“As a Government, we are spending more on education, increasing teacher supply and investing significantly in new schools. The Action Plan for Education will help to ensure that this investment delivers the best possible results for students at every stage of the education system.”

Minister Bruton said:
“Education is key to delivering on our ambitions as a nation. It is the engine that drives economic growth. It is a powerful tool in breaking down cycles of disadvantage and ensuring every person is given the opportunity to fulfil their full potential.

“I’ve set the ambition to make Ireland’s education and training service the best in Europe by 2026. Thanks to the leadership and dedication of our education and training providers, this is a realistic goal. International studies have recently shown how far along this journey we already are. This Plan is our roadmap for taking us the rest of the way.

“The expectations from our education and training service are changing. The challenge in the years ahead will be to invest and transform our education system so that it broadens career paths, builds momentum around key curricular reforms, continues to break down cycles of disadvantage and embeds regional development.

“Since I’ve been Minister, the education budget has grown by €1billion. This significant investment shows the importance this Government places on Education. We are hiring more teachers and investing more to support learners with special education needs than ever before. We are seeing higher retention rates, exceptional outcomes in literacy and numeracy and better results in ensuring opportunities for those who come at education at a disadvantage. All of these investments and results show that we are on a journey to becoming the best education and training service in Europe”

Minister Mitchell O’Connor said:

“The focus of this year’s Action Plan on excellence and innovation is very welcome. Today’s launch comes when we have a new Systems Performance Framework and new funding arrangements in place for the Higher Education sector. These will see more funding for STEM courses, the introduction of an Innovation Fund and a performance fund to reward institutions who excel in particular areas, as well as new funding streams for research and incentivised life-long, part-time and flexible learning opportunities.

“Linked to these changes is the progress through the Oireachtas of the Technological Universities Bill, which recently moved a step closer to enactment. Technological Universities will provide an opportunity to drive regional development and provide more opportunities for individuals, enterprise and the community. They will have a significant impact and influence regionally, nationally and internationally.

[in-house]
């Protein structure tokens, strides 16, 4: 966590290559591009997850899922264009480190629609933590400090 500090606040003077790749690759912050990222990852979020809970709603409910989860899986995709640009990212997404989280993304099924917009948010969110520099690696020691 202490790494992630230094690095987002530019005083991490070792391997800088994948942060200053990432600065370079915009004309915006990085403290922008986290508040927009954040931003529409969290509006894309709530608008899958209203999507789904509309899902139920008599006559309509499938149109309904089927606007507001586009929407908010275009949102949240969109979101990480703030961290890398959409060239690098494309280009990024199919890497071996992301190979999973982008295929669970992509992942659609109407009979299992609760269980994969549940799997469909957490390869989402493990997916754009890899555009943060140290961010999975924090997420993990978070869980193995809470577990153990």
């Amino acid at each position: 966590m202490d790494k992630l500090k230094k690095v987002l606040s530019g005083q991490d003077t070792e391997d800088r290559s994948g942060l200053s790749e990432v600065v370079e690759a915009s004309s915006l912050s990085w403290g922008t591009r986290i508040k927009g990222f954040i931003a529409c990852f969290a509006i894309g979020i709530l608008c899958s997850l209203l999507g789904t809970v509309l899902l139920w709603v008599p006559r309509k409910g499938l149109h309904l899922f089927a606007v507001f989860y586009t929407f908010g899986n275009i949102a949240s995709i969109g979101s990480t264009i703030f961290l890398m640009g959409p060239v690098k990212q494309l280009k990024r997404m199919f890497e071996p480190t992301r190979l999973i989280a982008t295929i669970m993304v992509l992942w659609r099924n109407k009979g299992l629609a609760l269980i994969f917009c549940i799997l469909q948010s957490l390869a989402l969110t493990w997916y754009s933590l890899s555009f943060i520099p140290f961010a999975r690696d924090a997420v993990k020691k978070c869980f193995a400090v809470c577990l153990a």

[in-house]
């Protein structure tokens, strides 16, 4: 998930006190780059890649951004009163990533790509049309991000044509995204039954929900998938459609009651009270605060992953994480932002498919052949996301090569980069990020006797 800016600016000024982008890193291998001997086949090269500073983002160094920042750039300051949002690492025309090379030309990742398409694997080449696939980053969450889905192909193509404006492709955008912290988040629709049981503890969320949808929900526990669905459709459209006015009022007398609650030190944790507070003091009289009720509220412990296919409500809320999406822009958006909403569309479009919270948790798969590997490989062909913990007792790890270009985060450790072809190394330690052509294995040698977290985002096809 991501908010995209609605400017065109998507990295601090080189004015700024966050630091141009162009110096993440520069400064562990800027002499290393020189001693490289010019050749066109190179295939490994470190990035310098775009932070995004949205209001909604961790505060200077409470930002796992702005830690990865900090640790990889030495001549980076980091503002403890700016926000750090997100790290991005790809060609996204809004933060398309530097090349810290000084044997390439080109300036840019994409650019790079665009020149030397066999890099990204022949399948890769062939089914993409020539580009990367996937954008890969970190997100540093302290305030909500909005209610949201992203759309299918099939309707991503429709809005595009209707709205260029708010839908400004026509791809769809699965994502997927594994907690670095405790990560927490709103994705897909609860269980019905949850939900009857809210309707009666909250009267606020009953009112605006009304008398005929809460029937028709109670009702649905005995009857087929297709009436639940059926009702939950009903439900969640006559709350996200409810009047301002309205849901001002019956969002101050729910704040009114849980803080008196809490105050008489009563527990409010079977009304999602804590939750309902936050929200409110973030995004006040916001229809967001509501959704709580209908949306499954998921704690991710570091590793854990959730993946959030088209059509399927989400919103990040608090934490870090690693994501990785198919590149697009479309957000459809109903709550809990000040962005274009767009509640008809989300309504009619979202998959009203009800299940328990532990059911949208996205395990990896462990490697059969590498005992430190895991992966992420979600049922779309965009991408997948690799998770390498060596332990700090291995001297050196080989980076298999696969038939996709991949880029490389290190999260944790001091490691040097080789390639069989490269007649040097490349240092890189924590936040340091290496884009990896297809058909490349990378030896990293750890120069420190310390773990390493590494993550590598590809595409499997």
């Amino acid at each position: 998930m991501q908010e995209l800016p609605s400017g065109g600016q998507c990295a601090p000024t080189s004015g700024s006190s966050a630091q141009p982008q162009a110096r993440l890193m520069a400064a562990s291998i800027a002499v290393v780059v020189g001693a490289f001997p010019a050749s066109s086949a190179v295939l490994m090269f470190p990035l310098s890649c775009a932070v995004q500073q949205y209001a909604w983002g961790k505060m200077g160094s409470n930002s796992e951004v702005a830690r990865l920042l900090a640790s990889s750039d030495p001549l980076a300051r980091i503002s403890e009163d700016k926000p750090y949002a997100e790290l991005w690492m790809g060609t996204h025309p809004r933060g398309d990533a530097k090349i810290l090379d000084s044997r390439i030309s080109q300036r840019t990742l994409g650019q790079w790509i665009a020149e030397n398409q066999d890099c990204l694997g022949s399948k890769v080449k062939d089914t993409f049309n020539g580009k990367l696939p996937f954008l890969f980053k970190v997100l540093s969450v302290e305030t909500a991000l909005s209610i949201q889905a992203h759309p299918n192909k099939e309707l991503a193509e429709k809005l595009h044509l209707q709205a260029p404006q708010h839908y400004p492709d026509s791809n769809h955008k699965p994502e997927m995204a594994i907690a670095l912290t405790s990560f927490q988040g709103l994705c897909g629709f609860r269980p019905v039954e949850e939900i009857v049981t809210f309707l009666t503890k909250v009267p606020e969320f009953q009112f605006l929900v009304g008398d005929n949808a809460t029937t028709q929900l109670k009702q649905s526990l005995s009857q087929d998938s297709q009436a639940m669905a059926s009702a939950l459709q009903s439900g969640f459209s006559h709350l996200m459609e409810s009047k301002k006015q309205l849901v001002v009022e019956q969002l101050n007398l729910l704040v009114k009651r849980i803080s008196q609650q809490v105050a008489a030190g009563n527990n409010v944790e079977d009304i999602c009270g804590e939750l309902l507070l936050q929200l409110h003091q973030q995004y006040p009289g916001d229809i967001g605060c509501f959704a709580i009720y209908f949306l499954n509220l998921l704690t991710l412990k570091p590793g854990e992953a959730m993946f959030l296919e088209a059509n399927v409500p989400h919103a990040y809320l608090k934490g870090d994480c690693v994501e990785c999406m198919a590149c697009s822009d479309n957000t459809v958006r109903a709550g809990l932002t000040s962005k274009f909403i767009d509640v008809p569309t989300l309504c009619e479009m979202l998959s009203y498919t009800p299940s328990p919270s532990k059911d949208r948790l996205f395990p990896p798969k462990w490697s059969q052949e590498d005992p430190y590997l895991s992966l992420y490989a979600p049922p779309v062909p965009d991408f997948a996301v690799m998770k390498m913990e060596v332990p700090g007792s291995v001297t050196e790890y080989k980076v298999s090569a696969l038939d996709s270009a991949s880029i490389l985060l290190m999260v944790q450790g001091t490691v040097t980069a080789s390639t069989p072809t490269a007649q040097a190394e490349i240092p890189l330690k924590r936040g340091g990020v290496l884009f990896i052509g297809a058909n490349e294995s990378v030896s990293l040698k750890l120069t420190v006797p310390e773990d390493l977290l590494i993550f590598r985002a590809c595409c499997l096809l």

“All of these changes fit with the overall focus on excellence and innovation across the education and training sector as a whole, and, as Minister of State for Higher Education, I am delighted to see how Higher Education will contribute to that during 2018.”

Minister Halligan said:

“Delivering a coherent national response to skills needs is vital as we build on and sustain our economic recovery. Some of the measures we’ll be taking to do this in 2018 include continuing to strengthen the apprenticeship and traineeship systems, supporting the development of an Upskilling Pathways Plan, implementing a strategy to attract world-leading researchers to Ireland in the context of Brexit, increasing the enrolment of postgraduate researchers and growing the number of programmes to support postdoctoral researchers, in partnership with enterprise.

“By equipping learners with the right skills and fostering strong partnerships between employers, higher education and further education and training providers, we will ensure Ireland continues to be an attractive place for international investment.”

What Being the Best in Europe Means:

• Delivering a learning experience to highest international standards

• Harnessing education to break down barriers for groups at risk of exclusion and setting the benchmark for social inclusion

• Equipping learners of all ages and capacities to participate and succeed in a changing world

• Leading in innovation and a broad range of endeavours, scientific, cultural, enterprise and public service

• Fostering strong relationships between enterprise and education and building strong bridges with the wider community

Article from The Irish Times: Mitchell O’Connor Pledges Support to Clonkeen College Board

“Minister of State for Higher Education Mary Mitchell O’Connor has voiced her support for the Clonkeen College board of management in its dispute with the school patron over the sale of sports playing fields.